“Most pain of my entire life because I couldn’t digest anything,” she said.

At some point in 2011, East began feeling burned out. She was back to eating too few calories and overtraining. An unnamed USA Gymnastics doctor prescribed her Adderall “to lose more weight, have more energy and be more successful in gymnastics.” She took “heavy doses.”

“It helped my performances, but there were massive consequences to it,” she said. “I continued to compete into 2012, where I just started to get depressed.

“I was overdosing on Adderall. I was overdosing on any medication that wouldn’t be caught by USADA.”

Adderall was a banned substance in competition without a therapeutic use exemption, but was legal outside of competition.

“I was so controlled by other people’s opinions that I wouldn’t live up to that Olympic standard that I did anything to get it back and I could never have it back,” East said. “I didn’t learn that until later on.”

East’s mental hurdles re-emerged when she had a miscarriage in 2017. She blamed herself, believing her unhealthy lifestyle in the past was a contributor.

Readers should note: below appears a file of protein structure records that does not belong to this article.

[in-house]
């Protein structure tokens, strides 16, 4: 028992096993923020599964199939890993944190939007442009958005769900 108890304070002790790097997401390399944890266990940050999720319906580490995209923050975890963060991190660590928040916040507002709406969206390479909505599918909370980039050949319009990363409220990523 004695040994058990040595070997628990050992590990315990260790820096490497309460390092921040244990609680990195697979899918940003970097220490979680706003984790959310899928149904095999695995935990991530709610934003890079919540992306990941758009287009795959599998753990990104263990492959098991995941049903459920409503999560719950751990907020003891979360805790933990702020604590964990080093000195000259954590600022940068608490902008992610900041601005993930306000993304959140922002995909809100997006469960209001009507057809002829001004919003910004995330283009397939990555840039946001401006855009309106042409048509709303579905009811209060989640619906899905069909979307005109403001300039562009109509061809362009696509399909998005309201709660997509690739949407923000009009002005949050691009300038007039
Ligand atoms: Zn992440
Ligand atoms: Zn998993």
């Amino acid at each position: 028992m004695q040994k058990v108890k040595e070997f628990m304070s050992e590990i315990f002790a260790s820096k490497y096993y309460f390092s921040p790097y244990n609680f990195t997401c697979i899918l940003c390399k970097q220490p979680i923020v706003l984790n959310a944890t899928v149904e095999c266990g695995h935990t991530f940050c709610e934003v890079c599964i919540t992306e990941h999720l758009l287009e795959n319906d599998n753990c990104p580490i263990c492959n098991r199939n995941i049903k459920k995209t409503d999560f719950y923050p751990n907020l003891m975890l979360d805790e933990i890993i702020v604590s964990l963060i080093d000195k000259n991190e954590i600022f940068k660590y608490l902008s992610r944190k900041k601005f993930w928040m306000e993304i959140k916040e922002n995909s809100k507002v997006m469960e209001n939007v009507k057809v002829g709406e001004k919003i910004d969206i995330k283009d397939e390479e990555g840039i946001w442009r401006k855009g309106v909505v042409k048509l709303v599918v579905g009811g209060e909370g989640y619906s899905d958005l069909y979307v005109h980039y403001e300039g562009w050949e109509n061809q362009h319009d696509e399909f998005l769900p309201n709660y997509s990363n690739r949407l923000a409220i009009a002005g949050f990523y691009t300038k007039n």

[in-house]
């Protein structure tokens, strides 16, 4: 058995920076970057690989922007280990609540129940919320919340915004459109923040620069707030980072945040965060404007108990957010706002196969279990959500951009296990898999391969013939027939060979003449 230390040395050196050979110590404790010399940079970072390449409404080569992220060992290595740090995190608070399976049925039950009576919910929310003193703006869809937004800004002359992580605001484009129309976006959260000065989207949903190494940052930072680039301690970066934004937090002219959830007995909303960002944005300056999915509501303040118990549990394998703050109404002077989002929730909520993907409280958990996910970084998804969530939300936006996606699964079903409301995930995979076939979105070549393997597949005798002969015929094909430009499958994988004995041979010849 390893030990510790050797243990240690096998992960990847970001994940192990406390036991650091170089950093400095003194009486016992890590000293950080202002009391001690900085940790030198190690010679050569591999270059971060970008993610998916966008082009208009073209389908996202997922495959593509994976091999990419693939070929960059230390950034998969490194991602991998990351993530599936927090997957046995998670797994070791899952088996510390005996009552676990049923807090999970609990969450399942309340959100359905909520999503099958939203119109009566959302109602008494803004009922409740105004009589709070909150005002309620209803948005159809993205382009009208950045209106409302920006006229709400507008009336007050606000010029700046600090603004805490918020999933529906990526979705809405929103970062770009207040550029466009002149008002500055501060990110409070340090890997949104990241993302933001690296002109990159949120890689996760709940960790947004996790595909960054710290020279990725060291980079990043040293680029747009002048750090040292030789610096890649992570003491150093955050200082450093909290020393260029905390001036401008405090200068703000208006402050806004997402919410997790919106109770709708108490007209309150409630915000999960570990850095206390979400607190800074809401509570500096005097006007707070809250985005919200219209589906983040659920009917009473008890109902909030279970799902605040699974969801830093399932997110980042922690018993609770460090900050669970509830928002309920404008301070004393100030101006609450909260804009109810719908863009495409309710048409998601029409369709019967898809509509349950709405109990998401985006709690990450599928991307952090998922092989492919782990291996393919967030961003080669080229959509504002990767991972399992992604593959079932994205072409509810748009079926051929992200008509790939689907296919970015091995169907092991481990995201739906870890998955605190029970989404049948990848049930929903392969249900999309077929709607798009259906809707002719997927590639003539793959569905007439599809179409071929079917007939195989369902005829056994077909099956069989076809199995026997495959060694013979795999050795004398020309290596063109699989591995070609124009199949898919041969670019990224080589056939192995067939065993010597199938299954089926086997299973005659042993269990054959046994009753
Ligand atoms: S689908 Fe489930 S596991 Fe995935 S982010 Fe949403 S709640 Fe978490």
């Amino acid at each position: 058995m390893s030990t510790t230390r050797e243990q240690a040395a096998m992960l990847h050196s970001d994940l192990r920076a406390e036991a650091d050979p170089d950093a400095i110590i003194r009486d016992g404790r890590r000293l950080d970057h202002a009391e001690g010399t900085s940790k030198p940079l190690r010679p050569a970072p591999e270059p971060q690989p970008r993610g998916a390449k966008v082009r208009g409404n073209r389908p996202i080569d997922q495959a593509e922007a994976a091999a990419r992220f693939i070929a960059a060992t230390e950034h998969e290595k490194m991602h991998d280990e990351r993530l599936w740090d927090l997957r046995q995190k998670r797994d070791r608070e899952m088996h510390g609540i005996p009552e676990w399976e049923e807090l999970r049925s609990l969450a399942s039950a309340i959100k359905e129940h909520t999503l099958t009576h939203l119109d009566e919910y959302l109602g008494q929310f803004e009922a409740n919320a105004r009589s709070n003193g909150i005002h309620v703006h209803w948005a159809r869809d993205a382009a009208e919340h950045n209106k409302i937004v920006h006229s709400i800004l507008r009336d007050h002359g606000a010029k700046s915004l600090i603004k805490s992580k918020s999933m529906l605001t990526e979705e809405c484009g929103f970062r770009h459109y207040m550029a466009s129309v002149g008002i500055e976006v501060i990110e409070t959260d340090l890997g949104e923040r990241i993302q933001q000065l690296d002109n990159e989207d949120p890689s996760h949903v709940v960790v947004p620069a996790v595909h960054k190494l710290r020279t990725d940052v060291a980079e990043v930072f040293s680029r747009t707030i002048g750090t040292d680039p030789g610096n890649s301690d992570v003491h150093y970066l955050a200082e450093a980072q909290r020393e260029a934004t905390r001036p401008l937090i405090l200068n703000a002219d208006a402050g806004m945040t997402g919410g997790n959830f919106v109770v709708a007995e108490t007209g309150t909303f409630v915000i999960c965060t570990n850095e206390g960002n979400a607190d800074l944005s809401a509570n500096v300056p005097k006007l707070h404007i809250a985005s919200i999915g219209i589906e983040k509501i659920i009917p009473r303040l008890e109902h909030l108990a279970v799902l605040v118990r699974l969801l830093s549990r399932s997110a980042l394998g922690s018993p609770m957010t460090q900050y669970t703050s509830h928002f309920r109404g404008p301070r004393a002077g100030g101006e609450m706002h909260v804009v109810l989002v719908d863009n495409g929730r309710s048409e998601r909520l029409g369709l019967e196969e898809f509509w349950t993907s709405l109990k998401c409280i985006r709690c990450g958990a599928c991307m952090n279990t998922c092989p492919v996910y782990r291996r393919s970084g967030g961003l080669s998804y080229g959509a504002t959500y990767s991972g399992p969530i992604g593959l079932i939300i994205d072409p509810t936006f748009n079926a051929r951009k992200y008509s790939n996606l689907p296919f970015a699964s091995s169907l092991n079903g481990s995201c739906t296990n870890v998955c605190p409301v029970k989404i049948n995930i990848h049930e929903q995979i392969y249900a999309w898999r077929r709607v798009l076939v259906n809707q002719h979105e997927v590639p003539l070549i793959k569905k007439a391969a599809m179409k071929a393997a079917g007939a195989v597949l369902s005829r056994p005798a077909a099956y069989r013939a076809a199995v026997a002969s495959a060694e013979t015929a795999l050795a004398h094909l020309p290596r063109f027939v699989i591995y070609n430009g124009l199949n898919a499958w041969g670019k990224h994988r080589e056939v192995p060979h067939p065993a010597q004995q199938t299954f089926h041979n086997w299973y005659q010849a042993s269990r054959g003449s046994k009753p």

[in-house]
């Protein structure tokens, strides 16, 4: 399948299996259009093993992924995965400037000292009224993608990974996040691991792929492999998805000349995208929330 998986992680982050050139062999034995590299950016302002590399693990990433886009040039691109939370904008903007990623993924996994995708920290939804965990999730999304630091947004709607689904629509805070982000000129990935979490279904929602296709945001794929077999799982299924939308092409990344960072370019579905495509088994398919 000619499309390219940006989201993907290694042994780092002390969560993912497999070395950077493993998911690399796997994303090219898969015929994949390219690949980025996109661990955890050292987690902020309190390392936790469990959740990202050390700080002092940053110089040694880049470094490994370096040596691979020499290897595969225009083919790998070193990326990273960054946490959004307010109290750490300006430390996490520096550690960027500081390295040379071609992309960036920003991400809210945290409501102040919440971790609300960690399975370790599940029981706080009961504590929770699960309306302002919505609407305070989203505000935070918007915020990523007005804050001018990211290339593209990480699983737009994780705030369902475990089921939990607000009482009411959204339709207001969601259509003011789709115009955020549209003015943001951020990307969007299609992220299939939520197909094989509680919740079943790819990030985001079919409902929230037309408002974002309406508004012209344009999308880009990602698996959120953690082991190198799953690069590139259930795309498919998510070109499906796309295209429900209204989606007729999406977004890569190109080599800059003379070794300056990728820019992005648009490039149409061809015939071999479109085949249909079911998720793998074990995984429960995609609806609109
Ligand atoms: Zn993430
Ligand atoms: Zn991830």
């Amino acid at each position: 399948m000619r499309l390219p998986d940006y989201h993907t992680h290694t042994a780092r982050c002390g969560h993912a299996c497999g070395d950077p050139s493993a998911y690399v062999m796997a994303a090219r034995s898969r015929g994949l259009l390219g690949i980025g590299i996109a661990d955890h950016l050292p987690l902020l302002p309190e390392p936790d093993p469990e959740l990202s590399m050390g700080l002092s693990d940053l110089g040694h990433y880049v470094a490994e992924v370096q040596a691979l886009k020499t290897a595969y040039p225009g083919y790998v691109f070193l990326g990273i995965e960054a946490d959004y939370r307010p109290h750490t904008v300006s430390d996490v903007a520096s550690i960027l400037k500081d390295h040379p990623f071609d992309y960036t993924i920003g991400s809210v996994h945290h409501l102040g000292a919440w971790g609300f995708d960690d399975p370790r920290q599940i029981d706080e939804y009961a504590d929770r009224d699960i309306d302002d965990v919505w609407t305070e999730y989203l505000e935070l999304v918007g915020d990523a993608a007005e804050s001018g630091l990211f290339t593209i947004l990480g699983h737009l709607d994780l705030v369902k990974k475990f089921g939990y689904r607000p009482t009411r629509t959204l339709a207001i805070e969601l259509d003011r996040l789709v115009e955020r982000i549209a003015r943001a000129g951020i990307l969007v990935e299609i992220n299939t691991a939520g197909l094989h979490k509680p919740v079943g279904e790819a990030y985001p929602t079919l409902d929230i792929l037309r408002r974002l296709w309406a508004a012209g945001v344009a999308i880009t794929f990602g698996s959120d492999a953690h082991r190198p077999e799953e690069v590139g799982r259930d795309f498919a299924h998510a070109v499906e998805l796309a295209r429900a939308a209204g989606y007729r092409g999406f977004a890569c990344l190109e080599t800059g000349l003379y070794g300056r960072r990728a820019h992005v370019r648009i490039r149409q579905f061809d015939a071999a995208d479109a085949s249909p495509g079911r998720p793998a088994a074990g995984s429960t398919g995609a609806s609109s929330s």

“Our natural inclination is to say, what did I do? And what did I do wrong?” she said. “It haunted me. I felt like I had sacrificed everything for an Olympic medal to not actually get the dream I had wanted my entire life [to have a child].”

With the help of a nutritionist and therapist and her husband, she conquered the demons through her 2019 pregnancy and childbirth.

“Having gone through a whole pregnancy and knowing that I felt confident through the whole thing, I feel like I’ve climbed Everest,” she said.

MORE: Why Nastia Liukin, Shawn Johnson went 8 years without talking